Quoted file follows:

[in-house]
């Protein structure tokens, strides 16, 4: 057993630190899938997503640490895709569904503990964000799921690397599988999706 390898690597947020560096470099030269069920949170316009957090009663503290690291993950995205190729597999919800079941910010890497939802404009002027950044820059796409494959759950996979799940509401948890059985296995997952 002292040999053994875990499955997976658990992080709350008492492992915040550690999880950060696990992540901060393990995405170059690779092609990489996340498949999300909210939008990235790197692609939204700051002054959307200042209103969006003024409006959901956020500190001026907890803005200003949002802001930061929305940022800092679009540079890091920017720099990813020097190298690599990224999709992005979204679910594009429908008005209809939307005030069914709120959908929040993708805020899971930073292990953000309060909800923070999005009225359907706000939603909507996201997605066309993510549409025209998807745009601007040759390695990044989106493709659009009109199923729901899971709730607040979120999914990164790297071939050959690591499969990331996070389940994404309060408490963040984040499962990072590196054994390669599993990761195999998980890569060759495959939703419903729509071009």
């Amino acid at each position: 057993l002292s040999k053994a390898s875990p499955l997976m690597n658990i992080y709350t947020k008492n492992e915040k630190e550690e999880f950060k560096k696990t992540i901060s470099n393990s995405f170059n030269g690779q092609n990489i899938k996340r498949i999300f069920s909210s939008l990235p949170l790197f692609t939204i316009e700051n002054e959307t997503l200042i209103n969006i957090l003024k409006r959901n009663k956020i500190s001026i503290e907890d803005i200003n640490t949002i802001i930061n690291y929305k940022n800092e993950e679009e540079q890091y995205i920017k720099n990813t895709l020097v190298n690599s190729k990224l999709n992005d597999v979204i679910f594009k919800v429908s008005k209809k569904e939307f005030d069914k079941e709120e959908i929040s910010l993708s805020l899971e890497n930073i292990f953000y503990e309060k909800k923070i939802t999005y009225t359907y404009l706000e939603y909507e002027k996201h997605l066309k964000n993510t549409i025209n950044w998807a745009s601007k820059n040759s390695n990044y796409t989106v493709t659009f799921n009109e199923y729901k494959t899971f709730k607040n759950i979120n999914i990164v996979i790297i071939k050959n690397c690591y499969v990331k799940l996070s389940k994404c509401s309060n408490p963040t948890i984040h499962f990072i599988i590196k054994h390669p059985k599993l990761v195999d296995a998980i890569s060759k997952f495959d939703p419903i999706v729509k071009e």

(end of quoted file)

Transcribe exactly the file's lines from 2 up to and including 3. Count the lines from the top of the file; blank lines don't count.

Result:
């Protein structure tokens, strides 16, 4: 057993630190899938997503640490895709569904503990964000799921690397599988999706 390898690597947020560096470099030269069920949170316009957090009663503290690291993950995205190729597999919800079941910010890497939802404009002027950044820059796409494959759950996979799940509401948890059985296995997952 002292040999053994875990499955997976658990992080709350008492492992915040550690999880950060696990992540901060393990995405170059690779092609990489996340498949999300909210939008990235790197692609939204700051002054959307200042209103969006003024409006959901956020500190001026907890803005200003949002802001930061929305940022800092679009540079890091920017720099990813020097190298690599990224999709992005979204679910594009429908008005209809939307005030069914709120959908929040993708805020899971930073292990953000309060909800923070999005009225359907706000939603909507996201997605066309993510549409025209998807745009601007040759390695990044989106493709659009009109199923729901899971709730607040979120999914990164790297071939050959690591499969990331996070389940994404309060408490963040984040499962990072590196054994390669599993990761195999998980890569060759495959939703419903729509071009």
């Amino acid at each position: 057993l002292s040999k053994a390898s875990p499955l997976m690597n658990i992080y709350t947020k008492n492992e915040k630190e550690e999880f950060k560096k696990t992540i901060s470099n393990s995405f170059n030269g690779q092609n990489i899938k996340r498949i999300f069920s909210s939008l990235p949170l790197f692609t939204i316009e700051n002054e959307t997503l200042i209103n969006i957090l003024k409006r959901n009663k956020i500190s001026i503290e907890d803005i200003n640490t949002i802001i930061n690291y929305k940022n800092e993950e679009e540079q890091y995205i920017k720099n990813t895709l020097v190298n690599s190729k990224l999709n992005d597999v979204i679910f594009k919800v429908s008005k209809k569904e939307f005030d069914k079941e709120e959908i929040s910010l993708s805020l899971e890497n930073i292990f953000y503990e309060k909800k923070i939802t999005y009225t359907y404009l706000e939603y909507e002027k996201h997605l066309k964000n993510t549409i025209n950044w998807a745009s601007k820059n040759s390695n990044y796409t989106v493709t659009f799921n009109e199923y729901k494959t899971f709730k607040n759950i979120n999914i990164v996979i790297i071939k050959n690397c690591y499969v990331k799940l996070s389940k994404c509401s309060n408490p963040t948890i984040h499962f990072i599988i590196k054994h390669p059985k599993l990761v195999d296995a998980i890569s060759k997952f495959d939703p419903i999706v729509k071009e």